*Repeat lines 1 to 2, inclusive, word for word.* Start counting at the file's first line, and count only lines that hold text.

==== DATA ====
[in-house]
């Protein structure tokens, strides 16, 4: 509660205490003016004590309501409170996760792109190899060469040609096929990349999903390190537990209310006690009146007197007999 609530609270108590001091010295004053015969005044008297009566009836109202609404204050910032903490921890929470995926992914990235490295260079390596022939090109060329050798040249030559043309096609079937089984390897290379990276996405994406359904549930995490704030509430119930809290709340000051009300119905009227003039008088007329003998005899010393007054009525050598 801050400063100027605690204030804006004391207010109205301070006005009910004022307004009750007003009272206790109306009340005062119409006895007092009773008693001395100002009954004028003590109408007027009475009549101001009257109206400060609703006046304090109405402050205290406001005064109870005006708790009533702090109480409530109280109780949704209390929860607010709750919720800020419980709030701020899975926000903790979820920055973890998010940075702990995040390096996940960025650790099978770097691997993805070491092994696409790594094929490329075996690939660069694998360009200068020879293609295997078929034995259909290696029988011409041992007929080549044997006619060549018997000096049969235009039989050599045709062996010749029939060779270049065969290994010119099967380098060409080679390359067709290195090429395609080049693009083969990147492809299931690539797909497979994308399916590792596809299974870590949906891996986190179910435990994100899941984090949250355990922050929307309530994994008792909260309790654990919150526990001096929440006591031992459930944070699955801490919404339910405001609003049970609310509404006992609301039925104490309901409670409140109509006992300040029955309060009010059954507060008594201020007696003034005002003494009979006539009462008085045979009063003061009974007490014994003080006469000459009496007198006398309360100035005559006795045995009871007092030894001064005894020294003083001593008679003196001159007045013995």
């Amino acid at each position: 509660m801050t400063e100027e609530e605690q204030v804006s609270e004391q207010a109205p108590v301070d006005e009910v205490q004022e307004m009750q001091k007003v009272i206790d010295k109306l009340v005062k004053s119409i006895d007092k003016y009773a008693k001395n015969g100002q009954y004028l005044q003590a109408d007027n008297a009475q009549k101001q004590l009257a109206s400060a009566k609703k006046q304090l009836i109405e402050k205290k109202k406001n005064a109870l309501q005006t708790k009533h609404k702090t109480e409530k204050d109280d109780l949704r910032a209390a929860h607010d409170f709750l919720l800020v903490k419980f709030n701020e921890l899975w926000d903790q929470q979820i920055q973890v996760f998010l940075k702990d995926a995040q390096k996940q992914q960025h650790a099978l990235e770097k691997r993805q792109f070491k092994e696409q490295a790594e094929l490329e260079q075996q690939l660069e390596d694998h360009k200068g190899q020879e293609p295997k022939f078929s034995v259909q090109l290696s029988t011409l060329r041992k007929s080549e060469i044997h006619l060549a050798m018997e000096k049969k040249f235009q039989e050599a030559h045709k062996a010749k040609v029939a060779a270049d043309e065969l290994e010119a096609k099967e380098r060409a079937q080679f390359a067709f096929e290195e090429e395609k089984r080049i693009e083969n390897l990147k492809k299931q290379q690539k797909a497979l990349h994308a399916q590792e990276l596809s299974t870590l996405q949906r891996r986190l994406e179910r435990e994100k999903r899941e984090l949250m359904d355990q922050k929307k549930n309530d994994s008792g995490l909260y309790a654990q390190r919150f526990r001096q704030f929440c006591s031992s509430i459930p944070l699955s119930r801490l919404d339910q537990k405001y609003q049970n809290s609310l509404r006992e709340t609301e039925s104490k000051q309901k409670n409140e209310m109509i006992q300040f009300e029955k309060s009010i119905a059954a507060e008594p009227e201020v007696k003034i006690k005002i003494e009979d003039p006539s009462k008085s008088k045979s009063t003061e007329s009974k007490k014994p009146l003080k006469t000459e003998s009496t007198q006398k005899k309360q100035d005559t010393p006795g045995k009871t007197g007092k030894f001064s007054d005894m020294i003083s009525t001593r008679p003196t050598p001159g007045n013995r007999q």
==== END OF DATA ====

[in-house]
């Protein structure tokens, strides 16, 4: 509660205490003016004590309501409170996760792109190899060469040609096929990349999903390190537990209310006690009146007197007999 609530609270108590001091010295004053015969005044008297009566009836109202609404204050910032903490921890929470995926992914990235490295260079390596022939090109060329050798040249030559043309096609079937089984390897290379990276996405994406359904549930995490704030509430119930809290709340000051009300119905009227003039008088007329003998005899010393007054009525050598 801050400063100027605690204030804006004391207010109205301070006005009910004022307004009750007003009272206790109306009340005062119409006895007092009773008693001395100002009954004028003590109408007027009475009549101001009257109206400060609703006046304090109405402050205290406001005064109870005006708790009533702090109480409530109280109780949704209390929860607010709750919720800020419980709030701020899975926000903790979820920055973890998010940075702990995040390096996940960025650790099978770097691997993805070491092994696409790594094929490329075996690939660069694998360009200068020879293609295997078929034995259909290696029988011409041992007929080549044997006619060549018997000096049969235009039989050599045709062996010749029939060779270049065969290994010119099967380098060409080679390359067709290195090429395609080049693009083969990147492809299931690539797909497979994308399916590792596809299974870590949906891996986190179910435990994100899941984090949250355990922050929307309530994994008792909260309790654990919150526990001096929440006591031992459930944070699955801490919404339910405001609003049970609310509404006992609301039925104490309901409670409140109509006992300040029955309060009010059954507060008594201020007696003034005002003494009979006539009462008085045979009063003061009974007490014994003080006469000459009496007198006398309360100035005559006795045995009871007092030894001064005894020294003083001593008679003196001159007045013995």